Comment #2 to Bloomberg BNA about “New Nuclear Tech Won’t Help U.S. Avoid ‘Profound’ Climate Problem07.Jul.2018
John Shanahan, civil engineer, president of Environmentalists for Nuclear - USA: Comment #2 on Bloomberg BNA article, Nuclear won't avoid climate problem, (Bobby Magill). Senator Ed Markey (D-Mass) describes challenges of “impacts of climate change on dangerous nuclear waste.” If the ideas in this article are implemented and the reasoning about catastrophic man-made climate change, etc., and dangerous nuclear waste turn out to be wrong, the consequences of going without fossil fuels, permanently disposing of hazardous nuclear waste (used nuclear fuel), and not using the approximate 99% available energy in the uranium ore stored in depleted uranium and used nuclear fuel will certainly be a disaster for humanity.
John Shanahan, civil engineer, president of Environmentalists for Nuclear - USA: Comment #1 on Bloomberg BNA article, Nuclear won't avoid climate problem, (Bobby Magill). This short article covers vast complex topics about energy from wind, solar, fossil fuels, and nuclear, catastrophic man-made global warming, man-made climate change, man-made climate disruption and man-made large rising of oceans with simple broad statements from “experts.” Some statements about the situation with the state of nuclear power in the United States are very accurate. Other statements lack scientific basis and cause serious problems in getting to the right conclusions. If the ideas in this article are followed and the logic and reasoning turns out to be wrong, the consequences of forcing the world to go without fossil fuels are dire.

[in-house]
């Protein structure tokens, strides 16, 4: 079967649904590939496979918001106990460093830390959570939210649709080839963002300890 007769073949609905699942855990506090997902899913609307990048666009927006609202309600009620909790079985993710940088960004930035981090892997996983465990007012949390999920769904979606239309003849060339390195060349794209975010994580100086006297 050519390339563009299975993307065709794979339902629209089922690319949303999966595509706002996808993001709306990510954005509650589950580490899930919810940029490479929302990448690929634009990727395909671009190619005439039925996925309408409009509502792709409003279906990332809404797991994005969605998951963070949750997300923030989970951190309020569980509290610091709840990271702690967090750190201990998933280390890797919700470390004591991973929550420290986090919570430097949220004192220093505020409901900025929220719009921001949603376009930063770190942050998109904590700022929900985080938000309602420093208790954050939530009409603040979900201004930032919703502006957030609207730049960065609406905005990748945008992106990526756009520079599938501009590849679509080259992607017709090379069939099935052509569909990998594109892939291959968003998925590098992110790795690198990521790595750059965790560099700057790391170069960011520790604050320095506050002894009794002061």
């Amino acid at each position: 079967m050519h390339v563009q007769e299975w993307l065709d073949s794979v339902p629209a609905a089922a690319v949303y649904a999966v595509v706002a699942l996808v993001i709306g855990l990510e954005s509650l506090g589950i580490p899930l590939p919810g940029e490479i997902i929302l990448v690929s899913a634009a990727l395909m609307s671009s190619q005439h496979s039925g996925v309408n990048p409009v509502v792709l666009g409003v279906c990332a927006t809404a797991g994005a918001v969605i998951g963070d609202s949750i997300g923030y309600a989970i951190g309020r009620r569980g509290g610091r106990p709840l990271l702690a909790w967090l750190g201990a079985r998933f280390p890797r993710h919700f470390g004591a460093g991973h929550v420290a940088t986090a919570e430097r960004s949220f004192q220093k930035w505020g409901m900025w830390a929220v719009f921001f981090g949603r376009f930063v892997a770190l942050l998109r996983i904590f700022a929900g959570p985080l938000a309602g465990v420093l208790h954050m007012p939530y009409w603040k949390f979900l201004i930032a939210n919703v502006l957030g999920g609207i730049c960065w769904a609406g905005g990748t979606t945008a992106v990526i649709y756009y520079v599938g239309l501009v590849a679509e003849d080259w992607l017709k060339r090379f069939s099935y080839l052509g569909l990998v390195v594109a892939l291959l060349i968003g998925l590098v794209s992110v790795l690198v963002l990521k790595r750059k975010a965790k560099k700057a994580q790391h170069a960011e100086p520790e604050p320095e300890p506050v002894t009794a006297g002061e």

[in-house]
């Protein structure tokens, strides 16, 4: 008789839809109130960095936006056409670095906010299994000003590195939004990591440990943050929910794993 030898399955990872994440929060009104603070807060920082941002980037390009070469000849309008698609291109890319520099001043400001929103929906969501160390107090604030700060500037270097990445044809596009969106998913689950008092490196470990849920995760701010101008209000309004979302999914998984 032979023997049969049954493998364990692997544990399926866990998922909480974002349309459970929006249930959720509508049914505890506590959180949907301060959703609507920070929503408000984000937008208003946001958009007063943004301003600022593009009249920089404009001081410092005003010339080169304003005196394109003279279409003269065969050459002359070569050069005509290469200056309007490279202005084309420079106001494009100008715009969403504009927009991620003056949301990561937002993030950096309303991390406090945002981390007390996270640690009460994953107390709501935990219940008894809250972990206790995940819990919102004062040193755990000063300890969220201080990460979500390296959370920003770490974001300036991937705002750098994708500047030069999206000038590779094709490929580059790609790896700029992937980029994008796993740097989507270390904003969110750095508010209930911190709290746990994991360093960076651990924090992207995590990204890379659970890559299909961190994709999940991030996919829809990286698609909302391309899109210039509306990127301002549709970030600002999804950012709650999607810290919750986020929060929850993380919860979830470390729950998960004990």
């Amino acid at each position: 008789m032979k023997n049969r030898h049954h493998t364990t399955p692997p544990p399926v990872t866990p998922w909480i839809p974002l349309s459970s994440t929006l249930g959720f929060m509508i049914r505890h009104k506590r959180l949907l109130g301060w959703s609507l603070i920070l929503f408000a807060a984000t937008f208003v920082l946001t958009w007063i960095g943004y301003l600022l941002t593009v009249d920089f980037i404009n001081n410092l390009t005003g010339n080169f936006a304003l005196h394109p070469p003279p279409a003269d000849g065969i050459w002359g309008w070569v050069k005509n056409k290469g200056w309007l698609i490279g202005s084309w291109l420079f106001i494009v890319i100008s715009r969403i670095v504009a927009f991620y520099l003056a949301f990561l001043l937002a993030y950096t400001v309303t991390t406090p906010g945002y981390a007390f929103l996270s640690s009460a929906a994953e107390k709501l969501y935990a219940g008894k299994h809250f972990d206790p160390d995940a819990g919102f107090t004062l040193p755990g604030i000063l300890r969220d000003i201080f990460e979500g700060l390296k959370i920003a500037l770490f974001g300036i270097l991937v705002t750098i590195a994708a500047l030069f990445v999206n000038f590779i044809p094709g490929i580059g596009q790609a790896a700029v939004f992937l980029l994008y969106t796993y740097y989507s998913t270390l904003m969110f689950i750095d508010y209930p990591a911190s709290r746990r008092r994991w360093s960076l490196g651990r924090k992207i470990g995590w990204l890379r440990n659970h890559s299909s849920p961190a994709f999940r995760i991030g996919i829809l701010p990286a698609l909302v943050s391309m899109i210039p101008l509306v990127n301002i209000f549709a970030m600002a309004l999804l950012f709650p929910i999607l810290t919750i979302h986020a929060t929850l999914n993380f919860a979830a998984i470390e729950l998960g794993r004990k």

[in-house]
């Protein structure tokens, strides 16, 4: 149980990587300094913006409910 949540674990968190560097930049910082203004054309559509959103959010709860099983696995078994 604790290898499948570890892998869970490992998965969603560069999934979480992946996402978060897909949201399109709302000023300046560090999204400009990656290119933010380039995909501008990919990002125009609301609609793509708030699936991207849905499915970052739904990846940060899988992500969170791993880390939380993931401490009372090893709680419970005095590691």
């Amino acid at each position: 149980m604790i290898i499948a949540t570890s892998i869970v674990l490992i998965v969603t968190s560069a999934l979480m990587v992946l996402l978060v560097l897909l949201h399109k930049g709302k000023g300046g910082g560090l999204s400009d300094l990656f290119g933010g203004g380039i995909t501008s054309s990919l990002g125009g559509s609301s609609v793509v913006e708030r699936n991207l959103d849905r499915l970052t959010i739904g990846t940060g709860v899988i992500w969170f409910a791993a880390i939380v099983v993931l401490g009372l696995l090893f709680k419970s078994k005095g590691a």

Bloomberg BNA: New nuclear reactor technology such as NuScale Power LLC’s small modular reactors and government support for existing nuclear power plants won’t be enough to rescue the declining nuclear power industry, according to new research. “Right now, the cost of generating electricity from newly constructed nuclear plants is almost double the cost for power from a new natural gas combined-cycle plant,” “In the absence of a dramatic change in market conditions, political will, and substantial subsidies, there is virtually no chance that the United States will be able to undertake the construction of additional large LWR (light water reactor) power plants in the next several decades.”